Do not assume the trivial appearance of blood spots in the stool during bowel movements, as well as changes in the pattern of consistency of stool from hard to runny followed by pain in the stomach. This may be a symptom of colorectal cancer.
“Normally there should be no blood in the stool. Once blood is found, we must be vigilant. Remind the doctor to do the examination, “said Dr.dr.Aru W Sudono, Sp.PD, KHOM, cancer expert from FKUI / RSCM Jakarta.
Although most examinations show blood in the stool is a sign of hemorrhoids (hemorrhoids), but there is no harm in doing a digital rectal exam. “It’s better to be vigilant but avoid chemotherapy which is expensive and physically and psychologically draining,” said Dr. Aru.
Symptoms of colorectal cancer involve changes in bowel habits, which include frequency and consistency without obvious causes and last more than six weeks, there is blood in the stool, abdominal pain in the back, weight loss, and feeling full even though already defecate.
Examinations that can be done to diagnose this cancer are a clinical examination (medical history and physical examination), rectal examination with fingers, and laboratory examination (examining stools) and colonoscopy.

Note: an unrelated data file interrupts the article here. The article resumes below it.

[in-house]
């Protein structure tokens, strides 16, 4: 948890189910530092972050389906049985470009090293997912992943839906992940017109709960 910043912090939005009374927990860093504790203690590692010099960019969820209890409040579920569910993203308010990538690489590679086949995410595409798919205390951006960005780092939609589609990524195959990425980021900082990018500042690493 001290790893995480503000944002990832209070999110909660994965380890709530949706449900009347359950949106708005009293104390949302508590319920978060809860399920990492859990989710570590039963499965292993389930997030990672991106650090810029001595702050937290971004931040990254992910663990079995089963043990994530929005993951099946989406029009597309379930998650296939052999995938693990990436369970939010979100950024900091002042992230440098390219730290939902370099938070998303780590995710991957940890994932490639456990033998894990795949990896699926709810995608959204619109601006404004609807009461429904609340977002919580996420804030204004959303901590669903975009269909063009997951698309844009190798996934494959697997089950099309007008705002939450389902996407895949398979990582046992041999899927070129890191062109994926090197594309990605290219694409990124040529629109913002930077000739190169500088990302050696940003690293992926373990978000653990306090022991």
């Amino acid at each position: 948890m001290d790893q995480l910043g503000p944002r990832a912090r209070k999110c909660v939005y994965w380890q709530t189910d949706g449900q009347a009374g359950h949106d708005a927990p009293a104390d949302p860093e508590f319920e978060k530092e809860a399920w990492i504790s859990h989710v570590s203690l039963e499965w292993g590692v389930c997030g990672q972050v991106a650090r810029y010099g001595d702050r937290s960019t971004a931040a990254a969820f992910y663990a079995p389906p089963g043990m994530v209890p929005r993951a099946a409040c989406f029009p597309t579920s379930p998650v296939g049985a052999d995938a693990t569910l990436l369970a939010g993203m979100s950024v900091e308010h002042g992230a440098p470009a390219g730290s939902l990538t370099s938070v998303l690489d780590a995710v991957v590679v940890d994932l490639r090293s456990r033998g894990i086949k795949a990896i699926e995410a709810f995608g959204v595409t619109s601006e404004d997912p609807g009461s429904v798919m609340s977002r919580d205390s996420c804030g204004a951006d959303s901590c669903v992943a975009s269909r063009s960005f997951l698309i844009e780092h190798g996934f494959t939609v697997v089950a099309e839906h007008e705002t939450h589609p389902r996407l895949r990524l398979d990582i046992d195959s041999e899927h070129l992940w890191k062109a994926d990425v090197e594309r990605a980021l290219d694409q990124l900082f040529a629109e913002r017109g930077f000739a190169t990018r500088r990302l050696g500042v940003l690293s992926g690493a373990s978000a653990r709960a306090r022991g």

A colonoscopy is accomplished by inserting a flexible tube equipped with a camera and a biopsy needle into the rectum to see the large intestinal mucous membrane. “Suspicious parts, such as polyps, will be taken and biopsied,” said Dr.Aru. Taking polyps will prevent cancer from developing.
According to Dr. Ali, he had done a colonoscopy and found polyps. “At that time it was known that the polyp was in the pre-cancer stage. If not found, maybe in two or three years it has developed into cancer, “he said.
Colon cancer is a disease that travels slowly. Therefore people are encouraged to make early detection, especially in high-risk groups, for example over 50 years of age and have a family history of cancer. “At the age of 50, signs of cancer usually begin to appear,” explained Dr. Aru.
If cancer is found in stage one, in five years the patient’s risk of survival reaches 90 percent. Whereas in the advanced stage (stage 4), the possibility of living is only five percent. “Most patients in Indonesia only come in stage three whose survival rate is around 30-60 percent,” he said.